2.5″ Disks

So back to the bus-powered 2,5″ disks:

  • The € 100 Oyen Digital 1 TB U32 Shadow is the smallest aluminum  1 TB drive at the moment (124x73x12 mm). This one supports UASP.
  • The € 120 WD 2 TB My Passport drive with hardware encryption and USB3 (P, 3.8W) is 110x82x21 mm. They also have a € 75 1 TB version (19mm) or the € 90 1 TB ultra (110x82x15mm) drives. One thing you need to know is that with these drives, the USB controller and USB port are integrated in the drive, so it cannot be removed and built into another case. I am using a few WD drives already and am very happy with them. I found that they always have the FDE (hardware encryption) on, with a predefined key I guess. because when you change or disable the password it does not need to change anything on the drive. The password really is only to unlock the key. So I am interested if the speed holds up to the Lacie and Gtech drives. This speed test comes with 104/106 MB/s (sequential) and 68/102 MB/s (16 GB video, with AS SSD). WD Elements Portable goes up to 2 TB but does not have hardware encryption like the My Passport drives do, they might even be faster?
  • The € 160 WD MyPassport Studio 2TB FW800 (D,P) + USB2, which can be FW daisy chained up to five at least, all bus powered by the MBP. It also has hardware encryption and there is a rugged case available too (size: 126x84x24 mm). But unfortunately, no USB3. This guy took them apart and it got a WD Green SATA disk inside, he put it in his MBP (it was to thick to fit) and got 105MB/s speeds. This guy tested it with FW800 and the +TURBO drivers and got 65/54 MB/s. I think it’s not a good idea anymore to buy a drive that’s limited to FW800 and USB 2.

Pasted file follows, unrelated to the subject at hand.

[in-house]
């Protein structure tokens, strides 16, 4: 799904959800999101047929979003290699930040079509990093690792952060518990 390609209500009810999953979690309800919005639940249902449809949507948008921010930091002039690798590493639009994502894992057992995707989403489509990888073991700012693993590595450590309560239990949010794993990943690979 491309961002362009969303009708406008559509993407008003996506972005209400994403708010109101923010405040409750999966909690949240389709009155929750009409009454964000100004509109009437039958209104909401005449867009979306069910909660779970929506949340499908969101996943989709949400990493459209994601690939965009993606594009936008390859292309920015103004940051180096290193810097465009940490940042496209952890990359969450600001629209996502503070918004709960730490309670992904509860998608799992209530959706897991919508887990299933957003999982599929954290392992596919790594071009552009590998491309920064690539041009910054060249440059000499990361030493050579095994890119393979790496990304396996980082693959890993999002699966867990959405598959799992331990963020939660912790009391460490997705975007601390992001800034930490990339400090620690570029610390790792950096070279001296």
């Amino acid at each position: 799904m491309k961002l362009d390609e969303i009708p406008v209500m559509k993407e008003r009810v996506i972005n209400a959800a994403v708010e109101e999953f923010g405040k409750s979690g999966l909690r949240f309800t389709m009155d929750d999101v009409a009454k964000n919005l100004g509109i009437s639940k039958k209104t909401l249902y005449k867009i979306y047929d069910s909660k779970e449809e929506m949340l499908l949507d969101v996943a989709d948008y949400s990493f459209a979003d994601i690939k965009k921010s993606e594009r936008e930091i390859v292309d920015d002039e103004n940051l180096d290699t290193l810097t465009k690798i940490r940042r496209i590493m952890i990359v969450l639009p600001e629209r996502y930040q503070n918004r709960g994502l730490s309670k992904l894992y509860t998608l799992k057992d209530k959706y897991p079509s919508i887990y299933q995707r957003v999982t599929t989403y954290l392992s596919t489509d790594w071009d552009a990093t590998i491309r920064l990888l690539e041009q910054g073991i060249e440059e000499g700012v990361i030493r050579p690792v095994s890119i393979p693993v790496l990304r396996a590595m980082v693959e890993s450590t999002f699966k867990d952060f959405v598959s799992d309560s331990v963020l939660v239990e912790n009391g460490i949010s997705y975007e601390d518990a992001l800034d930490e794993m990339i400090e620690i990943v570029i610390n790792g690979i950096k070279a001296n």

• The € 120 Toshiba 2TB StorE Basic (buy here or here). They claim it’s 119x79x17 mm but I think it’s 21 mm and will feature the 2TB WD SATA drive (15mm). They also have a slightly more expensive password protected version.
  • The brands I don’t like are verbatim (curved drives) and Lacie. Lacie (owned by Seagate) has the € 155 Rugged Triple 1TB. With software AES-256, USB3 (P) and FW800 (D,P).  I tested the Lacie Rugged 500 GB myself with FW and got 75/68 MB/s. They also have a more expensive an USB2+FW800 with hardware AES-128.
  • The G-tech € 190  1 TB USB3 + FW800 (D,P) G-drive mini is even faster: FW speed is 80/75 MB/s. G-tech is owned by HGST, which is owned by WD. Is it USB3 bus powered?
  • The $ 200 Gtech drive EV combines usb 3 and SATA (I think) in one device. It fits in their Thunderbolt enclosure. They claim speeds up to 135 MB/s over USB 3. I am pretty sure it has the Hitachi 7k1000 drive inside.
  • The € 73 Seagate Backup Plus Portable 1 TB with USM  and included USM-USB3 adapter. Unlike the WD, these colored drives are really ugly so only buy the black or silver ones! They even have disk that has both wifi and USM.